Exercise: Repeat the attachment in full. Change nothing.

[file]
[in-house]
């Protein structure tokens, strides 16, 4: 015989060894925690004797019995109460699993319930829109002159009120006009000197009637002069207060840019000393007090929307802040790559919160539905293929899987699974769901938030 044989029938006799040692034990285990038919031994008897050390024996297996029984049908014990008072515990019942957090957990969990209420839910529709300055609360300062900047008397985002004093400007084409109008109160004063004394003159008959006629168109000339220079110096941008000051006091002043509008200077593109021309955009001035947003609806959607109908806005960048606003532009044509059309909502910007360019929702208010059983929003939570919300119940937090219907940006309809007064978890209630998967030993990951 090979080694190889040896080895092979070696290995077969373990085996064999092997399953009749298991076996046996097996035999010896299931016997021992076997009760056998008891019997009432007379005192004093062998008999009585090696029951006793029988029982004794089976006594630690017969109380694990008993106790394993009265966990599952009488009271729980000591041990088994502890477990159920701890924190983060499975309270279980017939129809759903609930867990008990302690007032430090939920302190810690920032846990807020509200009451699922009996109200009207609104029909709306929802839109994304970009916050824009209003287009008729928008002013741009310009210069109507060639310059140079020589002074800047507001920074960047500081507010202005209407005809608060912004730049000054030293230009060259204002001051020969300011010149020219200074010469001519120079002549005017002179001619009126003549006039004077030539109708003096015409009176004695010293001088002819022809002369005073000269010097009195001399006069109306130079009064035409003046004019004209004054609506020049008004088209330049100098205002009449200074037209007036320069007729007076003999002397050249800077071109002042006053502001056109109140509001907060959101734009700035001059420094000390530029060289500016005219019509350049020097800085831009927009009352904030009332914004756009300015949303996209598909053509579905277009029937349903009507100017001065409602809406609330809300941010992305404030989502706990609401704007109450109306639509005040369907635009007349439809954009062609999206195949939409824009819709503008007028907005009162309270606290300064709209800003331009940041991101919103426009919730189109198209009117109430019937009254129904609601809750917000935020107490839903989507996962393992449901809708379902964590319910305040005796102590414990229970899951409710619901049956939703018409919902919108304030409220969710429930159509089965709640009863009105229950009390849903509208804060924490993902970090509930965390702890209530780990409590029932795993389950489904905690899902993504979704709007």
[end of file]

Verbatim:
[in-house]
């Protein structure tokens, strides 16, 4: 015989060894925690004797019995109460699993319930829109002159009120006009000197009637002069207060840019000393007090929307802040790559919160539905293929899987699974769901938030 044989029938006799040692034990285990038919031994008897050390024996297996029984049908014990008072515990019942957090957990969990209420839910529709300055609360300062900047008397985002004093400007084409109008109160004063004394003159008959006629168109000339220079110096941008000051006091002043509008200077593109021309955009001035947003609806959607109908806005960048606003532009044509059309909502910007360019929702208010059983929003939570919300119940937090219907940006309809007064978890209630998967030993990951 090979080694190889040896080895092979070696290995077969373990085996064999092997399953009749298991076996046996097996035999010896299931016997021992076997009760056998008891019997009432007379005192004093062998008999009585090696029951006793029988029982004794089976006594630690017969109380694990008993106790394993009265966990599952009488009271729980000591041990088994502890477990159920701890924190983060499975309270279980017939129809759903609930867990008990302690007032430090939920302190810690920032846990807020509200009451699922009996109200009207609104029909709306929802839109994304970009916050824009209003287009008729928008002013741009310009210069109507060639310059140079020589002074800047507001920074960047500081507010202005209407005809608060912004730049000054030293230009060259204002001051020969300011010149020219200074010469001519120079002549005017002179001619009126003549006039004077030539109708003096015409009176004695010293001088002819022809002369005073000269010097009195001399006069109306130079009064035409003046004019004209004054609506020049008004088209330049100098205002009449200074037209007036320069007729007076003999002397050249800077071109002042006053502001056109109140509001907060959101734009700035001059420094000390530029060289500016005219019509350049020097800085831009927009009352904030009332914004756009300015949303996209598909053509579905277009029937349903009507100017001065409602809406609330809300941010992305404030989502706990609401704007109450109306639509005040369907635009007349439809954009062609999206195949939409824009819709503008007028907005009162309270606290300064709209800003331009940041991101919103426009919730189109198209009117109430019937009254129904609601809750917000935020107490839903989507996962393992449901809708379902964590319910305040005796102590414990229970899951409710619901049956939703018409919902919108304030409220969710429930159509089965709640009863009105229950009390849903509208804060924490993902970090509930965390702890209530780990409590029932795993389950489904905690899902993504979704709007």